Community Wind - Resources

Harvest the Wind: A Wind Energy Handbook for Illinois

This handbook was prepared by Windustry for the Illinois Institute for Rural Affairs at Western Illinois University in Macomb, Illinois and published January 1, 2004. The purpose of this handbook is to inform the reader about wind as a resource for generating electricity, with emphasis on Illinois as a potential host for small-scale and large-scale projects. It addresses how to assess the value of wind, the wind energy options available for landowners and communities to consider, and sources of financial assistance. Case studies are included to illustrate what has been done to develop this resource in Illinois and neighboring states. Find it the Illinois Website  download here.

Plains Organization for Wind Energy Resources

The Energy & Environmental Research Center (EERC), with support from the U.S. Department of Energy (DOE) and the North Dakota Division of Community Services (DCS), developed the Plains Organization for Wind Energy Resources (POWER) to serve as a regional center of excellence for wind energy.

You can find a map of the active and inactove monitoring towers in the Midwest as well as a database of wind resource measurements that have already been taken around the Midwest. 

Wind Project Calculator

Windustry Wind Project Calculator

The Windustry Wind Project Calculator was designed by Alice Orrell, Alice Orrell Consulting, and Windustry for the Community Wind Toolbox.

The Wind Project Calculator was developed to assist in performing cash flow modeling for community wind projects. You will need to enter specific information about the type of turbine you are considering, the estimated annual average wind speed, information about electricity use and electric rates, and information about financing and income taxes. The program will estimate the cash flows for investing in a wind turbine and the rate of return on the cash investments.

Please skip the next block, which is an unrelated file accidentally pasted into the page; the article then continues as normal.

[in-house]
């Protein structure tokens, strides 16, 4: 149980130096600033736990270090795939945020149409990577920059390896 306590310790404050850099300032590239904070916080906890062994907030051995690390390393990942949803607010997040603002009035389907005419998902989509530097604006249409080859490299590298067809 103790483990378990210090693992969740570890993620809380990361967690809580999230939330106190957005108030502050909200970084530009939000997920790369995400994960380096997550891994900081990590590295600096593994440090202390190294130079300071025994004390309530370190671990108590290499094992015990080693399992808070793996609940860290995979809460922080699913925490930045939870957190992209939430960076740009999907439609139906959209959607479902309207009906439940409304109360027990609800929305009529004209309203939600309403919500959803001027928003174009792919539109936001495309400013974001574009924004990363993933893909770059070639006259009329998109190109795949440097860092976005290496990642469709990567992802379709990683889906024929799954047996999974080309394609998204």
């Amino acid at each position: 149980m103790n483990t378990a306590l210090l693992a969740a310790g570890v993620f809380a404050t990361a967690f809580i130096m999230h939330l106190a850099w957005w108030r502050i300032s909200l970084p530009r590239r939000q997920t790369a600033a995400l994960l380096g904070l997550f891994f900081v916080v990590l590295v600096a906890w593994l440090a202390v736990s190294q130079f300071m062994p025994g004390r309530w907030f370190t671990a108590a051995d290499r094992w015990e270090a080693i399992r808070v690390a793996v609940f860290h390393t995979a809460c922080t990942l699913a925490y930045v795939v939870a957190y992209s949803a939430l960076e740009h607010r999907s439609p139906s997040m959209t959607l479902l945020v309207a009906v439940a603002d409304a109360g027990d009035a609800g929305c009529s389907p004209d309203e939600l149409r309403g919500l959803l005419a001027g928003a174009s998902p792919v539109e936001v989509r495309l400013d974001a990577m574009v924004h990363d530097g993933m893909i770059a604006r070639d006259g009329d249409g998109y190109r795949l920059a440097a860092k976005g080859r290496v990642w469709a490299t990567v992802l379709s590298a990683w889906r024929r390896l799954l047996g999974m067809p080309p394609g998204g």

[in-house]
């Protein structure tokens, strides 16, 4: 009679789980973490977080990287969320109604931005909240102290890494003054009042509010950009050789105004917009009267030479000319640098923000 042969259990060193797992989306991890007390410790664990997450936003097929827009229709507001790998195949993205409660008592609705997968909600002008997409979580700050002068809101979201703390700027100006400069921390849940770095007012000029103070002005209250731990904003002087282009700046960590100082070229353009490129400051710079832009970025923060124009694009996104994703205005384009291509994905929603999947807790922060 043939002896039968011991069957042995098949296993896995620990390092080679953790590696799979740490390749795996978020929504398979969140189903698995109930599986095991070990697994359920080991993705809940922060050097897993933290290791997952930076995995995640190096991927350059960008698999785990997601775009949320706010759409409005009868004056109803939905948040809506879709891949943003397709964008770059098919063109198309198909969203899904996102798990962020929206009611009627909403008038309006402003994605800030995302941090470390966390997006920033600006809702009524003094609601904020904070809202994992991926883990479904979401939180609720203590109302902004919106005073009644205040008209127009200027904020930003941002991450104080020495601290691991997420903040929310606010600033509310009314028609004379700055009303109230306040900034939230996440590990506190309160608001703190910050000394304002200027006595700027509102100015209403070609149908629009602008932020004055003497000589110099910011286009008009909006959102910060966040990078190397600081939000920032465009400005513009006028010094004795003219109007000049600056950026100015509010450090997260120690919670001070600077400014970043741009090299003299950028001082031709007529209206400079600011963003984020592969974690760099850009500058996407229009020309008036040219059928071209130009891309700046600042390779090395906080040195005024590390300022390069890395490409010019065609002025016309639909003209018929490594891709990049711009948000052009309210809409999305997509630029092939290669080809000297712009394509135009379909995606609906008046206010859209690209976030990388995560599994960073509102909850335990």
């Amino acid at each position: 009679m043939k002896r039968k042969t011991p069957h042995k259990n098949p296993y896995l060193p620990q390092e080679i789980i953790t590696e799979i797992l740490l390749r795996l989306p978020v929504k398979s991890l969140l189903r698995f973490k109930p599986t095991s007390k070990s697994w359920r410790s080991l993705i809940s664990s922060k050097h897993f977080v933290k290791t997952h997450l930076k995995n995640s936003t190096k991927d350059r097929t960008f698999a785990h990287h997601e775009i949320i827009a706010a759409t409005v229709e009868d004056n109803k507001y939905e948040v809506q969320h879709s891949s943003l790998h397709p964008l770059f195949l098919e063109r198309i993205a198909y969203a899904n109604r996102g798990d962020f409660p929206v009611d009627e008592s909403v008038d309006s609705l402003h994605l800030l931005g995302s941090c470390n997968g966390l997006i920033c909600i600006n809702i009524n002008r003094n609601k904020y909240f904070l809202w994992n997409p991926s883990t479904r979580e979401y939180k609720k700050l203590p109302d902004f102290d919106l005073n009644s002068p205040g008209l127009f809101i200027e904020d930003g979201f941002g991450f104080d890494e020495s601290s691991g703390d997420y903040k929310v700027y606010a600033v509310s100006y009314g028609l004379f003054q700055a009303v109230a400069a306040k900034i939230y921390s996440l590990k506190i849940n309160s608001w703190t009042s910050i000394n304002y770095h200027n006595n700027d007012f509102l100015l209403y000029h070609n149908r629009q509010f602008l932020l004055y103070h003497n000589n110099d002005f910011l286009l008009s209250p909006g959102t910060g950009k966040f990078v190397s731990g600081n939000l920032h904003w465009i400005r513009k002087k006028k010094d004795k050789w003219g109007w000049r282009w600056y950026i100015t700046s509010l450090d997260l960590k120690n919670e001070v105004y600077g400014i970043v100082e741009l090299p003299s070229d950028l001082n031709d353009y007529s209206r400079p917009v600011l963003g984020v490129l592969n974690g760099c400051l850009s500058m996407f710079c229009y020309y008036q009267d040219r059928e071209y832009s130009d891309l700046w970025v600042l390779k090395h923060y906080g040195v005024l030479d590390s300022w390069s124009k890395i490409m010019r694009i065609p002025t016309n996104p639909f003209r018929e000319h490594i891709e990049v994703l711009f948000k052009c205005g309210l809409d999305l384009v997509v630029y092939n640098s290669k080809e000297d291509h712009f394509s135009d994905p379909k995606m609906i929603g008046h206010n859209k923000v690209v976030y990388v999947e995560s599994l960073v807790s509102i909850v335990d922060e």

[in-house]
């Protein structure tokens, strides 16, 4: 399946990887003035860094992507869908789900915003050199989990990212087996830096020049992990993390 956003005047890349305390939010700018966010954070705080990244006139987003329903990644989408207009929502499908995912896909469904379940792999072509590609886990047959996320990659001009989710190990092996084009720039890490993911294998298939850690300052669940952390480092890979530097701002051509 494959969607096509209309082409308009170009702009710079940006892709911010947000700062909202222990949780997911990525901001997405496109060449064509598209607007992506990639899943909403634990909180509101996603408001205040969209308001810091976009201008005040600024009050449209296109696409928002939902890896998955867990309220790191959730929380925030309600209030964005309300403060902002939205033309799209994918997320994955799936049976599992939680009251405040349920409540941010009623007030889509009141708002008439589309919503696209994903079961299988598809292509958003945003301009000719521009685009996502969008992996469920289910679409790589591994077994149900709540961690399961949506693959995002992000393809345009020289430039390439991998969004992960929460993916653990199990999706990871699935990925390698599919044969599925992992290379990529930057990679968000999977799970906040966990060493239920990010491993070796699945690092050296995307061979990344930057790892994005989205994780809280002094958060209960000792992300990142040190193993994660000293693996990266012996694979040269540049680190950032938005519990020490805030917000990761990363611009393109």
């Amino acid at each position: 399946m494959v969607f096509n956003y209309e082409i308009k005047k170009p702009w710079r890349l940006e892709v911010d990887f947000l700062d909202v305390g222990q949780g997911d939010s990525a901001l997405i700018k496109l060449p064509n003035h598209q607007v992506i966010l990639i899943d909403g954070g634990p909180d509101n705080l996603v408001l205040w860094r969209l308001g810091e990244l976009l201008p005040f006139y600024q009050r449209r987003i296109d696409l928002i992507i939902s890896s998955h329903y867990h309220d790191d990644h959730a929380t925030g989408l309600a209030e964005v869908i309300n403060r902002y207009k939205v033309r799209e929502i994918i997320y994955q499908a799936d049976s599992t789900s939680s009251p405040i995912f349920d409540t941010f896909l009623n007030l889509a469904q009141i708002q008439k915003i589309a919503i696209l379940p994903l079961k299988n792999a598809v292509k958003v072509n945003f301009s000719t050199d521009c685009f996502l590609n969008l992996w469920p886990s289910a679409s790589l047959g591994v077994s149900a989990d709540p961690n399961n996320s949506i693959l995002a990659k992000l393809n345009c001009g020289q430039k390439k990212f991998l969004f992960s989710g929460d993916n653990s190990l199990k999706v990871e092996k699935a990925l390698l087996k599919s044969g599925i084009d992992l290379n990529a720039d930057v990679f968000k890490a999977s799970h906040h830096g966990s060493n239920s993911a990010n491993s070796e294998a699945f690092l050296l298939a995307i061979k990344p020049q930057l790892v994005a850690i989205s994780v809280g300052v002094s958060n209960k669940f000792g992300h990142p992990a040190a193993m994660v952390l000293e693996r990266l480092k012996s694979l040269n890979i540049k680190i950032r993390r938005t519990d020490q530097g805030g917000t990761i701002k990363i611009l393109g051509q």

Use this calculator in conjunction with software from the Idaho National Laboratory. The software from Idaho National Laboratory is designed to combine validated wind resource data with wind turbine power curves to calculate average wind speed, estimated annual energy production, and capacity factor. Also included with the software is a program to help you create a wind rose for your site. The software is available at

Use of the Windustry Wind Project Calculator is for informational purposes. You may not modify any content, create derivative works from, transfer or sell any information, products or services obtained from Windustry unless expressly permitted by Windustry. Elements of the Windustry Wind Project Calculator are protected by trade dress, trademark, unfair competition, and other laws and may not be copied or imitated in whole or in part. The Windustry Wind Project Calculator is provided "as is," and Windustry makes no warranties or representations of any kind that the services provided by this software will be uninterrupted, error-free, or free from viruses or other forms of harmful computer code. You may not remove the Windustry logo from this software nor from printed pages of or created by this software, and you must attribute this software and it's printed creations in all forms and formats to Windustry. See the Windustry Terms of Use for further information.

Also see:

A Comparative Analysis of Community Wind Power Development Options in Oregon

A Comparative Analysis of Business Structures Suitable for Farmer-Owned Wind Power Projects in the United States (November 2004) was prepared for the Wind & Hydropower Technologies Program, U.S. Department of Energy, by Mark Bolinger and Ryan Wise.

For years, farmers in the United States have looked with envy on their European counterparts' ability to profitably farm the wind through ownership of distributed, utility-scale wind projects. Only within the past few years, however, has farmer- or community-owned wind power development become a reality in the United States. The primary hurdle to this type of development in the United States has been devising and implementing suitable business and legal structures that enable such projects to take advantage of tax-based federal incentives for wind power. This article discusses the limitations of such incentives in supporting farmer- or community-owned wind projects, describes four ownership structures that potentially overcome such limitations, and finally conducts comparative financial analysis on those four structures, using as an example a hypothetical 1.5 MW farmer-owned project located in the state of Oregon.

Read the Report


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